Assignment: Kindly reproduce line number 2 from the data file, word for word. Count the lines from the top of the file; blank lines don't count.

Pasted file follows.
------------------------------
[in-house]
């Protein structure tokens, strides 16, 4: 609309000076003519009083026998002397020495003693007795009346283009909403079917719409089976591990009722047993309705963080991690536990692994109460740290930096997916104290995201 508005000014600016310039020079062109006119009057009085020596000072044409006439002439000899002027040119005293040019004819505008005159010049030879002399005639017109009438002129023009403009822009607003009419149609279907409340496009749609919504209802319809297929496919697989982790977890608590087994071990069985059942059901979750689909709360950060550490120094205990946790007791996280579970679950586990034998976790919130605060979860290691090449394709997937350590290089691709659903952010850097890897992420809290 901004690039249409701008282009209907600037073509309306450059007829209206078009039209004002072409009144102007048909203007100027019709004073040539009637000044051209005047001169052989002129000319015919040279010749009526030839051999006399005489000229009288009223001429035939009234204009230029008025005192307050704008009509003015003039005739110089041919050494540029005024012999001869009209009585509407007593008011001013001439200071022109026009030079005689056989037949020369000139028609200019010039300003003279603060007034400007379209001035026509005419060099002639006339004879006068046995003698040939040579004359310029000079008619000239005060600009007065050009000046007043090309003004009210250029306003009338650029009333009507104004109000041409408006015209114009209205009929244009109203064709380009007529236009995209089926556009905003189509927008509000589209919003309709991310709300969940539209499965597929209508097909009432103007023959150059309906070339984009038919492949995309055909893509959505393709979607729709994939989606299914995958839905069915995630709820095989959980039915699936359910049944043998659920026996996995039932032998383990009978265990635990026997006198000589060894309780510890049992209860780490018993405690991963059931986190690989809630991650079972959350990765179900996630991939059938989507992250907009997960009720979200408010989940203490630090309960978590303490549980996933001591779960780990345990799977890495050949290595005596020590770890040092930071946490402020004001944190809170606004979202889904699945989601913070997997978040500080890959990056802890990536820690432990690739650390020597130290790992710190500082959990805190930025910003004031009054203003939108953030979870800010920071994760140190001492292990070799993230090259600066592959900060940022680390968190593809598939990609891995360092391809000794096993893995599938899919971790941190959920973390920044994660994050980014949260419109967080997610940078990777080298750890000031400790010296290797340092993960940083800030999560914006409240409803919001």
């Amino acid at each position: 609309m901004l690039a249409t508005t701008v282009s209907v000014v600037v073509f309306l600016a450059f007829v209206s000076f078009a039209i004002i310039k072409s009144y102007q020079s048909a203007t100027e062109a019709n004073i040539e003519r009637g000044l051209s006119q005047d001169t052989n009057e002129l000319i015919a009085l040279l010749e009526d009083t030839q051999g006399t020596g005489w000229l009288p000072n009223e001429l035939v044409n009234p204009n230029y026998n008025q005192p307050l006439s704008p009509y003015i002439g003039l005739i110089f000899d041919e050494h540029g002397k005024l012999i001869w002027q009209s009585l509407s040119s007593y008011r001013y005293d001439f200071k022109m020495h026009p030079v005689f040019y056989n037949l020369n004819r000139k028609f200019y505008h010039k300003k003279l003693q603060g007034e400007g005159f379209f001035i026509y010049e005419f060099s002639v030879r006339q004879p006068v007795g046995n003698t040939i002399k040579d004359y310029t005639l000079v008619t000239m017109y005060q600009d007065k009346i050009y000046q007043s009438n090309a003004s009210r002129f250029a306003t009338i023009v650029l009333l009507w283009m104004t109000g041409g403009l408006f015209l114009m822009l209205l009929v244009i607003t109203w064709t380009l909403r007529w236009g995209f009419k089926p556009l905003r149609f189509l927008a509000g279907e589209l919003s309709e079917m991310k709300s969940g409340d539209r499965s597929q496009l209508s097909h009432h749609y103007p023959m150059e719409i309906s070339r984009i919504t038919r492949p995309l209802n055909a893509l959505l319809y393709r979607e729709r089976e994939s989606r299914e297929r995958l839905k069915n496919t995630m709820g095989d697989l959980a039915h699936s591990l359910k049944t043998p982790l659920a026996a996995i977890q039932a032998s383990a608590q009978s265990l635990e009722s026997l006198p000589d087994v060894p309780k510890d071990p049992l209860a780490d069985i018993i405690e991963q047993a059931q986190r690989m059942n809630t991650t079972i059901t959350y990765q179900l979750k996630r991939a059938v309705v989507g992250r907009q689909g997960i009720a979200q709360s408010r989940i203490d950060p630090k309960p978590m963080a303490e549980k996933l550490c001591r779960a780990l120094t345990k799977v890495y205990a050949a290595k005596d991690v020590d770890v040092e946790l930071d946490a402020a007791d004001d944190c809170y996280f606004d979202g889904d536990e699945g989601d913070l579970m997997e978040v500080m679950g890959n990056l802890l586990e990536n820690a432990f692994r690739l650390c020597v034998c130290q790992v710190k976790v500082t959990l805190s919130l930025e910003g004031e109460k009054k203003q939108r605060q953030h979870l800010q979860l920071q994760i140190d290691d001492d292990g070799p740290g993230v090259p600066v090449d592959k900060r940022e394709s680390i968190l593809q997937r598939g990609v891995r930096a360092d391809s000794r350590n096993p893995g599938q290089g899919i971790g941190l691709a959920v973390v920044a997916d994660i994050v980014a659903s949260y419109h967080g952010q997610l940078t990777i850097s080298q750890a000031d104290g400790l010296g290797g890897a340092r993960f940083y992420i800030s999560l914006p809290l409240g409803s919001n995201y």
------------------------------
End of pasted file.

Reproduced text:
């Protein structure tokens, strides 16, 4: 609309000076003519009083026998002397020495003693007795009346283009909403079917719409089976591990009722047993309705963080991690536990692994109460740290930096997916104290995201 508005000014600016310039020079062109006119009057009085020596000072044409006439002439000899002027040119005293040019004819505008005159010049030879002399005639017109009438002129023009403009822009607003009419149609279907409340496009749609919504209802319809297929496919697989982790977890608590087994071990069985059942059901979750689909709360950060550490120094205990946790007791996280579970679950586990034998976790919130605060979860290691090449394709997937350590290089691709659903952010850097890897992420809290 901004690039249409701008282009209907600037073509309306450059007829209206078009039209004002072409009144102007048909203007100027019709004073040539009637000044051209005047001169052989002129000319015919040279010749009526030839051999006399005489000229009288009223001429035939009234204009230029008025005192307050704008009509003015003039005739110089041919050494540029005024012999001869009209009585509407007593008011001013001439200071022109026009030079005689056989037949020369000139028609200019010039300003003279603060007034400007379209001035026509005419060099002639006339004879006068046995003698040939040579004359310029000079008619000239005060600009007065050009000046007043090309003004009210250029306003009338650029009333009507104004109000041409408006015209114009209205009929244009109203064709380009007529236009995209089926556009905003189509927008509000589209919003309709991310709300969940539209499965597929209508097909009432103007023959150059309906070339984009038919492949995309055909893509959505393709979607729709994939989606299914995958839905069915995630709820095989959980039915699936359910049944043998659920026996996995039932032998383990009978265990635990026997006198000589060894309780510890049992209860780490018993405690991963059931986190690989809630991650079972959350990765179900996630991939059938989507992250907009997960009720979200408010989940203490630090309960978590303490549980996933001591779960780990345990799977890495050949290595005596020590770890040092930071946490402020004001944190809170606004979202889904699945989601913070997997978040500080890959990056802890990536820690432990690739650390020597130290790992710190500082959990805190930025910003004031009054203003939108953030979870800010920071994760140190001492292990070799993230090259600066592959900060940022680390968190593809598939990609891995360092391809000794096993893995599938899919971790941190959920973390920044994660994050980014949260419109967080997610940078990777080298750890000031400790010296290797340092993960940083800030999560914006409240409803919001």